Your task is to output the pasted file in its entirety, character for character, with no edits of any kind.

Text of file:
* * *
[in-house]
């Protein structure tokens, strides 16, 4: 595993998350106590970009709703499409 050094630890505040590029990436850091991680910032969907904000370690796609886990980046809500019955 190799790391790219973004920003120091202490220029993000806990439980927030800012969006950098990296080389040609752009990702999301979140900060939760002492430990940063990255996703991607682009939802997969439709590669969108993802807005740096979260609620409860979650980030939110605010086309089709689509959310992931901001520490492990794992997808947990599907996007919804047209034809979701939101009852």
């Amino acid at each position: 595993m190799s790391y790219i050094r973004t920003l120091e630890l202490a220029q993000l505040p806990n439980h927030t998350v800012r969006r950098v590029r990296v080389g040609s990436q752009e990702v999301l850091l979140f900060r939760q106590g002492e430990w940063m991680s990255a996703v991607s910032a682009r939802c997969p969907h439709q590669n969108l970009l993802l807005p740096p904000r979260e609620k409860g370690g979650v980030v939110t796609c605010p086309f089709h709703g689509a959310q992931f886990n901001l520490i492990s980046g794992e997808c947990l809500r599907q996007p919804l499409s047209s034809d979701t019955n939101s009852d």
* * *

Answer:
[in-house]
């Protein structure tokens, strides 16, 4: 595993998350106590970009709703499409 050094630890505040590029990436850091991680910032969907904000370690796609886990980046809500019955 190799790391790219973004920003120091202490220029993000806990439980927030800012969006950098990296080389040609752009990702999301979140900060939760002492430990940063990255996703991607682009939802997969439709590669969108993802807005740096979260609620409860979650980030939110605010086309089709689509959310992931901001520490492990794992997808947990599907996007919804047209034809979701939101009852």
């Amino acid at each position: 595993m190799s790391y790219i050094r973004t920003l120091e630890l202490a220029q993000l505040p806990n439980h927030t998350v800012r969006r950098v590029r990296v080389g040609s990436q752009e990702v999301l850091l979140f900060r939760q106590g002492e430990w940063m991680s990255a996703v991607s910032a682009r939802c997969p969907h439709q590669n969108l970009l993802l807005p740096p904000r979260e609620k409860g370690g979650v980030v939110t796609c605010p086309f089709h709703g689509a959310q992931f886990n901001l520490i492990s980046g794992e997808c947990l809500r599907q996007p919804l499409s047209s034809d979701t019955n939101s009852d």